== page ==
Because high blood pressure in dogs is normally due to another condition, a vet will have to investigate several routes to help your pet get better.
High blood pressure (hypertension) in dogs is usually secondary to an underlying condition, of which there are several. This means there are a variety of symptoms, with perhaps the more common being loss of vision, particularly if acute. Other symptoms include loss of balance or looking like they might have had a stroke, coughing, panting, nose bleeds, breathing difficulties and behavioural changes. Due to the differences in causes, further investigation will be required to determine the best treatment for you pet.
What are the causes of high blood pressure in dogs?
As in people, high pressure in dogs can be caused by a variety of different conditions, including kidney disease (including chronic renal failure and glomerular disease), diabetes mellitus, heart disease and hyperadrenocorticism (Cushing’s disease). The mechanism by which they can increase blood pressure varies, but the overall result and consequences can be similar.
What are the symptoms of high blood pressure in dogs?
Since the causes can vary, the symptoms seen can vary too. Sometimes the only symptom is gradual or sudden onset blindness. This is because the blood vessels on the retina at the back of the eye are tiny, so are easily damaged if the blood pressure is too high, particularly for prolonged periods. High blood pressure is commonly associated with kidney disease, so your dog may be drinking and urinating more than normal. Other symptoms include balance problems, breathing difficulties, panting, coughing, lethargy and looking as though they have had a stroke.
How do you diagnose high blood pressure in dogs?
Performed by a vet, it involves measuring your pet’s blood pressure. The vet will likely do further tests, depending on the symptoms exhibited by your pet, to help identify the underlying cause.
Do dogs have high blood pressure with kidney disease?
High blood pressure can be caused by kidney disease, as well as itself causing kidney damage. The kidney is responsible for regulating sodium (a salt) and water, as well as playing a part in the direct regulation of blood pressure. Therefore, when there is a problem in the kidney, it also affects the regulation of blood pressure, causing hypertension. Secondly, because the kidney is a delicate structure, it is vulnerable to end organ damage. This is when the blood pressure is too high and damages the finer structures within the kidney. It is therefore important to investigate underlying causes for high blood pressure in your dog, with treatment accordingly.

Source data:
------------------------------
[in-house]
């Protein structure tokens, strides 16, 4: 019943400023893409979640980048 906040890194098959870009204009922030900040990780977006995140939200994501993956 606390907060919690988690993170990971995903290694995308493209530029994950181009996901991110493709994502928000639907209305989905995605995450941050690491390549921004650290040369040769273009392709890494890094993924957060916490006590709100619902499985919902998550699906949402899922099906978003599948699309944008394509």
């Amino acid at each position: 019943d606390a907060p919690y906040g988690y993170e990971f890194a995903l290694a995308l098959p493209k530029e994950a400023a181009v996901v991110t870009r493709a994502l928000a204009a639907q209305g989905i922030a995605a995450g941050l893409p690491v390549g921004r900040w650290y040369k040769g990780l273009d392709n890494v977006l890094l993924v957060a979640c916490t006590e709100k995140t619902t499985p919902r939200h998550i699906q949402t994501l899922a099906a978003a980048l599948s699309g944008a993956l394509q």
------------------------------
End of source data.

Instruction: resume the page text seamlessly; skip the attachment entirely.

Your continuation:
Are there natural remedies for canine high blood pressure?
Treatment can only be advised by a vet, following a thorough examination with diagnostic tests as appropriate. There are no natural remedies available.
How is a dog's blood pressure taken?
A dog’s blood pressure can be taken in three ways. The most accurate is arterial blood pressure. Yet this is invasive and so only done under general anaesthesia.
The two most common ways are non-invasive and can be done in conscious dogs. They both involve using a cuff, like when we have our blood pressure measured. The cuff can be placed around a leg or, in some cases, the tail. The first way is called the doppler method. This is similar to how a doctor takes our blood pressure, except rather than using a stethoscope to hear the pulse, a Doppler ultrasound probe is used. The second way is using a machine attached to the cuff to record the blood pressure.
Do dogs in UK have high blood pressure?
High blood pressure is indeed seen in dogs in the UK. The incidence of high blood pressure itself is unknown, as it is usually secondary to an underlying condition in dogs, rather than being the primary problem, as it can be in people.
Should dogs have their blood pressure over 200?
This is very high, so your dog would be diagnosed with hypertension (high blood pressure). Treatment would vary depending on the underlying cause. A vet will be able to advise you.
Can dogs have low blood pressure?
Low blood pressure is rarely seen in dogs. When present, it can cause the dog to appear vacant, weak and they may experience fainting episodes. If your dog experiences any of these symptoms, please contact a vet immediately.
Can a human blood pressure monitor be used on a dog blood pressure cuff?
No, because human and dog blood pressure monitors are calibrated differently, so you probably won’t get an accurate reading.
How can I lower my dog’s blood pressure naturally?
If your dog has been diagnosed with high blood pressure by a vet, it is not something you can treat at home. Having said that, avoiding stressful situations might help to avoid it raising further.
How do you treat a dog with high blood pressure?
It depends if an underlying cause can be identified. If so, treating this alone may be sufficient to reduce the blood pressure, but it is not uncommon that your dog will also require medication to help lower their blood pressure. This works by dilating the peripheral circulation, so there is a larger volume to hold the blood, reducing the pressure. Treatment can only be prescribed by a vet, following an examination of your pet and diagnostic tests, as required.
How can I check my dog’s blood pressure at home?
Unfortunately, you won't be able to check your dog’s blood pressure at home. It can only be done with the testing equipment at the vets.
When should I see a vet?
You should see a vet if you are at all worried about your dog, particularly if they are lethargic, panting, off their food, unsettled, restless, having breathing difficulties or fainting episodes. If you have any concerns about your pet at all, do get hold of a vet.
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